We are basically providing an API on top of multiple services which may work their own way and have some idiosyncrasies.

- I do not believe there is a specification/standard that is being followed by all libraries (i.e: Do not think something like OpenID Connect exists for these). Will we always be able to provide this API? What if we want to add a service that requires slight adjustments?

- How will we monitor and update our implementations when a single service is updated?

Edit: Formatting.

Thanks!


What you're describing you're building might be more complicated then the problems I faced.

For apprise, I focused on what was common across all notification services: all of them had a body, most have a title, and some allow you to attach images. Anything outside of these 3 fields then became very specific to that one (notification) service. The sacrifice made is that if you want in-depth functionality of a specific service with rich features, you won't achieve it with apprise. It can however accomodate some additional attributes via arguments... For example with email you can define the smtp server, from address, etc., but that wouldn't be applicable to say Twitter.

I know I'm drifting from your question, but with respect to what was said: - enforce your own specification as you're right, you'll find everyone solves great problems differently. - use inheritance. Base classes make life soo much easier. - decide what is common or what you want to make common across your API endpoints and stick with that. Like the body, title, image issue I resorted too. Maybe you want to assume you'll always need a user and password too. Prepare to support tokens and open ids out of the gate in your base class - don't try to extend on one endpoint too much regardless of how much feature rich functionality it offers. Focus on getting them all endpoints working using the standards you come up with. This will help you achieve your goal. Build onto it after. - unit tests! They're a pain to learn, but you won't regret knowing your code remains stable!

As per monitoring, I presume you're running a web service at the end of the day. So there are many great monitoring solutions out there that can check your servers availability constantly. Nagios (or forks of it) for example can email you when your service gets disrupted allowing you to take action right away. Heck, Nagios+apprise and you can get a text message. There are lots of more modern monitoring tools as well that can do all this for you.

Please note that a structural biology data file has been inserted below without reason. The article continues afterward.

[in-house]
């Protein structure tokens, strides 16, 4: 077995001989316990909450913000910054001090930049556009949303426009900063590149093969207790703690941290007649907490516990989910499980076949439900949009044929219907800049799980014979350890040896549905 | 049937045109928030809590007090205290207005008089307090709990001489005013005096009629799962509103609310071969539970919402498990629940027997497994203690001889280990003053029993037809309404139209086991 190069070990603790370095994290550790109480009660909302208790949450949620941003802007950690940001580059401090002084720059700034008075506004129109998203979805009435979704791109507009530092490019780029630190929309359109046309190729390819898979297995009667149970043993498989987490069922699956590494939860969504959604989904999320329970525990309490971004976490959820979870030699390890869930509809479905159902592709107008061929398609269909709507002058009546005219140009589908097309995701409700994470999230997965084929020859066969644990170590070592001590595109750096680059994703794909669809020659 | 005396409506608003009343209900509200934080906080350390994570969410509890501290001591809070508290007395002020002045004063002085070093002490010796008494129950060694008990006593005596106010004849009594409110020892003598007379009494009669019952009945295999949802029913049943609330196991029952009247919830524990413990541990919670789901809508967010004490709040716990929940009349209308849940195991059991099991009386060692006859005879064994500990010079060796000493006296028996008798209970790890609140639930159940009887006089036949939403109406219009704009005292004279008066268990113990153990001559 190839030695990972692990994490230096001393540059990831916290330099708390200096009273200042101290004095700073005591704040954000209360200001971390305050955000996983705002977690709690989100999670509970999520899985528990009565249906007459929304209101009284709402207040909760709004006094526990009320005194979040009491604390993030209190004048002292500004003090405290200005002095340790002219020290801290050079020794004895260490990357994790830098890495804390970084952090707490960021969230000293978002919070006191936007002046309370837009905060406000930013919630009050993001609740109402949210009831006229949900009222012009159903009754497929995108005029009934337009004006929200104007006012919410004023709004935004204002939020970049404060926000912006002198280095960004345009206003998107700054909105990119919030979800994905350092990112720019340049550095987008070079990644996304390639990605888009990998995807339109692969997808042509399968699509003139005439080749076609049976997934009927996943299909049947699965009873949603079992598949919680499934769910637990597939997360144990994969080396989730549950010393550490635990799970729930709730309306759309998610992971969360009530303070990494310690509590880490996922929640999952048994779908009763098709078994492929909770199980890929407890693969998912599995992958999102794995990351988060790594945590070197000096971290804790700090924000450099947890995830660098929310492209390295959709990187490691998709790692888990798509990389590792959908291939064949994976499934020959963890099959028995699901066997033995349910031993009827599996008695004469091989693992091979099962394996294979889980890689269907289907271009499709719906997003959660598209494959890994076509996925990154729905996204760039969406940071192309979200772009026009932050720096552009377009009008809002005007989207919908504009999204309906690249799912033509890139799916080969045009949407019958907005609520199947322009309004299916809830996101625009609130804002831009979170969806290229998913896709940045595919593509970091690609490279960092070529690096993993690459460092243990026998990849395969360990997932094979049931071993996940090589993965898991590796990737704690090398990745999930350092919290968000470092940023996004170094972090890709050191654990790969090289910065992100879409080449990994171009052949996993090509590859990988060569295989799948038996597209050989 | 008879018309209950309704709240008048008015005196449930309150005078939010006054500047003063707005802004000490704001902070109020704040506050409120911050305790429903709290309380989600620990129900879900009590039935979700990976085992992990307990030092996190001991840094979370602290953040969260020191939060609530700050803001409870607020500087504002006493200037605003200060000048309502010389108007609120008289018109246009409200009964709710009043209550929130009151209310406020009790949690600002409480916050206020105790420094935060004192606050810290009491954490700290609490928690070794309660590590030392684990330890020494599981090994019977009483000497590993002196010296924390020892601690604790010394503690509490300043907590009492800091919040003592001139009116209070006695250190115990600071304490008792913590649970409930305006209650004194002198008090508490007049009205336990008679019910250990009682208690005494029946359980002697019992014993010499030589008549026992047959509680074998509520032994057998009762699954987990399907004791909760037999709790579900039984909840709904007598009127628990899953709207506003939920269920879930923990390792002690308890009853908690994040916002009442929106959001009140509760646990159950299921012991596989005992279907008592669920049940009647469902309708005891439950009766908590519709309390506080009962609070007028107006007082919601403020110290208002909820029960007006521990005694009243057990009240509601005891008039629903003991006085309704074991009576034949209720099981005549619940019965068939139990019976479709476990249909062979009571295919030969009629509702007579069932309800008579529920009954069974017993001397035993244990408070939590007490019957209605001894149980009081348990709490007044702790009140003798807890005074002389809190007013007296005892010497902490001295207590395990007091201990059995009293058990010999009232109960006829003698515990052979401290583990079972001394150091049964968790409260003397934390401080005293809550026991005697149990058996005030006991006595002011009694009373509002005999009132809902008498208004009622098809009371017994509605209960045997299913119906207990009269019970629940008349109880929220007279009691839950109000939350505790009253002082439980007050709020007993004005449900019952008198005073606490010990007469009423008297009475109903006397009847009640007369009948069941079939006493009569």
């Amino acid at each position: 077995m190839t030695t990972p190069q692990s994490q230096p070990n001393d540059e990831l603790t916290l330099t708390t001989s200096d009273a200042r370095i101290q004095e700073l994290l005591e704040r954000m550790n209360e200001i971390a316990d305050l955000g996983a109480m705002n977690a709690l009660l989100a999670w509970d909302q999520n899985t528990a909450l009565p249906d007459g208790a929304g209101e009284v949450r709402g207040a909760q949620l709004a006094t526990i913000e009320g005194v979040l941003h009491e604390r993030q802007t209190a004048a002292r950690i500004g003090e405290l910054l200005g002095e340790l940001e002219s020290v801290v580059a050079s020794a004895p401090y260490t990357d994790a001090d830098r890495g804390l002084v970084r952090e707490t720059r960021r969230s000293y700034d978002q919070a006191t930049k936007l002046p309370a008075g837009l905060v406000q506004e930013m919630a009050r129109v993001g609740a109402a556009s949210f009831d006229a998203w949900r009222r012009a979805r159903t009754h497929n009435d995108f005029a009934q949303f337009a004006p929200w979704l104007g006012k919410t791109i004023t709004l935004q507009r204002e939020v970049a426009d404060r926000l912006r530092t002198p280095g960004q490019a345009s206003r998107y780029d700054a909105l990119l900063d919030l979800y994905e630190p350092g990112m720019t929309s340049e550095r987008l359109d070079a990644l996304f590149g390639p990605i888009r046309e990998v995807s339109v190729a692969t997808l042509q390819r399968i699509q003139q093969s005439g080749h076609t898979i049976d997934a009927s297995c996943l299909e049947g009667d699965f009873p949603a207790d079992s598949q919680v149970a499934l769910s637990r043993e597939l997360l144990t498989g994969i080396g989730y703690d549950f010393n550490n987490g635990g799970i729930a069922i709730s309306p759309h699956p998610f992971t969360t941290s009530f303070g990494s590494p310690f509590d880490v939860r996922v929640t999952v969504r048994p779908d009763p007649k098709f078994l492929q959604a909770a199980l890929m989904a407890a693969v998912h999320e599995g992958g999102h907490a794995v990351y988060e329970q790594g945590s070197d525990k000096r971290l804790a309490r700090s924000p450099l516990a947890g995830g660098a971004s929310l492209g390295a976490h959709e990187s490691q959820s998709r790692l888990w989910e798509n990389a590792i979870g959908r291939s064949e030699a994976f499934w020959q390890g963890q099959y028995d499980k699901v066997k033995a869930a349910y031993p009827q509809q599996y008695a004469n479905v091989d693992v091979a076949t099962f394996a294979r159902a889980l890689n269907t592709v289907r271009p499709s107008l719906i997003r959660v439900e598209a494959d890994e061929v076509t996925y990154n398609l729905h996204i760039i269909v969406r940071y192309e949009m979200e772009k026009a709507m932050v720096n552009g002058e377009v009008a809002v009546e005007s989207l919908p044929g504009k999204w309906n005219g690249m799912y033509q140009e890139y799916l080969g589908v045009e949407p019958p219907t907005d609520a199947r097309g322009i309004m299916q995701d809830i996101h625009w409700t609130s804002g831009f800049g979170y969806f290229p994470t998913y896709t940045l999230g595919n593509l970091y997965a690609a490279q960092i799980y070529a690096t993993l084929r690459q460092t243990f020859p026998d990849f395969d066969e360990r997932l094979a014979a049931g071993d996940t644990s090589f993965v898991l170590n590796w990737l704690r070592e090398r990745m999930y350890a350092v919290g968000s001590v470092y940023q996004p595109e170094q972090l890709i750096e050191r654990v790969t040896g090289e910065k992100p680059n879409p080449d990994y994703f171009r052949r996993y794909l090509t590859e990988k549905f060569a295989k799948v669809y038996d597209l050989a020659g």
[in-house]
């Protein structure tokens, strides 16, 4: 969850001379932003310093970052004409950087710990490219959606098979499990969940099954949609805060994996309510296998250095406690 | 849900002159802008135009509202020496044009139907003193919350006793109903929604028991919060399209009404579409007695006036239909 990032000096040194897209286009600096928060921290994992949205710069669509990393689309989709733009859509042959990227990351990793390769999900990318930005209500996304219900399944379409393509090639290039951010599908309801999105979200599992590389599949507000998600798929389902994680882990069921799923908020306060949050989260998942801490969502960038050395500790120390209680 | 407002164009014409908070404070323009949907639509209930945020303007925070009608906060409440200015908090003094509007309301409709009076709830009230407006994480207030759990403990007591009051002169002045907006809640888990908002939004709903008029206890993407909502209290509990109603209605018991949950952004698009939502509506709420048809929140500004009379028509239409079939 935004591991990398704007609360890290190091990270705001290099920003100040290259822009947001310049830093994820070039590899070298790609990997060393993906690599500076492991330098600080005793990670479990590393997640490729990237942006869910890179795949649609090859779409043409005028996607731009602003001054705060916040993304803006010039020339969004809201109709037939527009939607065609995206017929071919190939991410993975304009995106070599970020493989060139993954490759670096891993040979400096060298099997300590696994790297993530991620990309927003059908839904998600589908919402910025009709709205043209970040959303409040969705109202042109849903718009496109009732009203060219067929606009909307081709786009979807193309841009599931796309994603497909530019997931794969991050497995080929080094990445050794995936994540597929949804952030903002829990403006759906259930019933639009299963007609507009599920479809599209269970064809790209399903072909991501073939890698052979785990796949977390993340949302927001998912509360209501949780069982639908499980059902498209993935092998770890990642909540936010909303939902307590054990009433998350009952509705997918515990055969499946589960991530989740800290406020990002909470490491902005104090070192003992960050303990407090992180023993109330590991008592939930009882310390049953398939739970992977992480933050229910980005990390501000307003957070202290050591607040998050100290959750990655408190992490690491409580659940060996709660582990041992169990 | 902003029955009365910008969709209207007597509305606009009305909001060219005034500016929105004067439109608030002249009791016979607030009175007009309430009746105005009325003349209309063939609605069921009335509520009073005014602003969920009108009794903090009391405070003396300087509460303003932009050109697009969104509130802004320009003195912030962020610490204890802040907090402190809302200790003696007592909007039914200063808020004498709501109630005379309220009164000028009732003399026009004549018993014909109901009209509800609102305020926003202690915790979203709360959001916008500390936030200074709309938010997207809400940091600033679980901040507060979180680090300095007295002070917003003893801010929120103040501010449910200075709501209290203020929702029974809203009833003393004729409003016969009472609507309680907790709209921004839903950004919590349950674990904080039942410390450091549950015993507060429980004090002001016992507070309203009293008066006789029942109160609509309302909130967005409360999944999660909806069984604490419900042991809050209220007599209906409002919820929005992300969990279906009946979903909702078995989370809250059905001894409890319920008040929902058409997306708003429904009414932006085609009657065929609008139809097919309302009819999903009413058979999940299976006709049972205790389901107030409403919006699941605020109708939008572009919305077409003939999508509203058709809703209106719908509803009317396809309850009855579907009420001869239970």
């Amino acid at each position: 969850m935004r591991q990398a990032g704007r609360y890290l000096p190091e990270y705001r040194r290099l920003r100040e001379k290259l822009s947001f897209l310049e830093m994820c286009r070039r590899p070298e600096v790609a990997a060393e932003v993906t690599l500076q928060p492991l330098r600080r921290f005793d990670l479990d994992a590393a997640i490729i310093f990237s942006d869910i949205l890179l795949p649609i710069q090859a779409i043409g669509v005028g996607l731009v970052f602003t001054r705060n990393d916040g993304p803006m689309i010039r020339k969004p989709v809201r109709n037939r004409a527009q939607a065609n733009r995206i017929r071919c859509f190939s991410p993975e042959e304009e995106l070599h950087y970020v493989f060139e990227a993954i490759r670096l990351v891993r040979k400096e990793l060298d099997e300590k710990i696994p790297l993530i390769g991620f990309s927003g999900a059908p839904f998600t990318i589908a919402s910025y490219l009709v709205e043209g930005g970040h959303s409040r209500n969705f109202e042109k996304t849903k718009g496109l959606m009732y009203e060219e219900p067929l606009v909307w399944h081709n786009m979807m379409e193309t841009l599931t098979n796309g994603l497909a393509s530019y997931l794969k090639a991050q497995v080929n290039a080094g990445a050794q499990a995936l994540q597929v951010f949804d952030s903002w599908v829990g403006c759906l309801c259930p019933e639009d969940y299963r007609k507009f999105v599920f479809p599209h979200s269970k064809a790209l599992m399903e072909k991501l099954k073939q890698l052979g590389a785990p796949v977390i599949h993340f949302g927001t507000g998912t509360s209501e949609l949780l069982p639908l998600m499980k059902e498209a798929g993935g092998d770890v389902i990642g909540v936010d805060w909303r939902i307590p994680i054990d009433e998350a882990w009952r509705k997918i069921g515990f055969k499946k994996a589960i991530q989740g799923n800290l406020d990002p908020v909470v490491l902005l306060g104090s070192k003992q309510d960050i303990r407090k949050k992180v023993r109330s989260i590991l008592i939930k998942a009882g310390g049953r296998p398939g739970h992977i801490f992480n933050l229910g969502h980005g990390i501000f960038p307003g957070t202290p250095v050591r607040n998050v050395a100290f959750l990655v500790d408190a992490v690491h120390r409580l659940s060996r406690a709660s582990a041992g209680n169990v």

Sorry for the wordy reply, I hope I answered your questions!

Good luck


This seems useful. Is there anything like this for nodejs?

By the way, the logo on top of the README is not working.


Looks great, not having a go at you, but instantly reminded me of this

https://youtu.be/8wfG8ngFvPk


Apparently this video is not available to be watched in my country (Canada).

But now that you struck my curiosity, what is the video about? :)


it's about the cross-portal messaging system WUPFH.com from the US series The Office


Does it deliver notifications to phones in China where google FCM notifications don’t reach?


No, unfortunately it only simplifies the use of existing notification services.

I don't recall supporting a service that does that though. Perhaps I need a wrapper for Twilio? That service may at least allow text messages to the specific China phones you speak of... Not sure though.


Looks good. Ha What about WhatsApp via this https://developers.facebook.com/docs/whatsapp/ ?


Thanks,

I'll look into this. I actually added Facebook support, but it was around the time Zuckerberg got in trouble with data leaking. The API at the time became utterly useless (for Facebook).

But I never looked into the WhatsApp side of things. Thanks for the idea!


Sadly growl seems to be mostly obsoleted but it's cool to see my code show up in a project like this




Applications are open for YC Summer 2019

Guidelines | FAQ | Support | API | Security | Lists | Bookmarklet | Legal | Apply to YC | Contact

Search: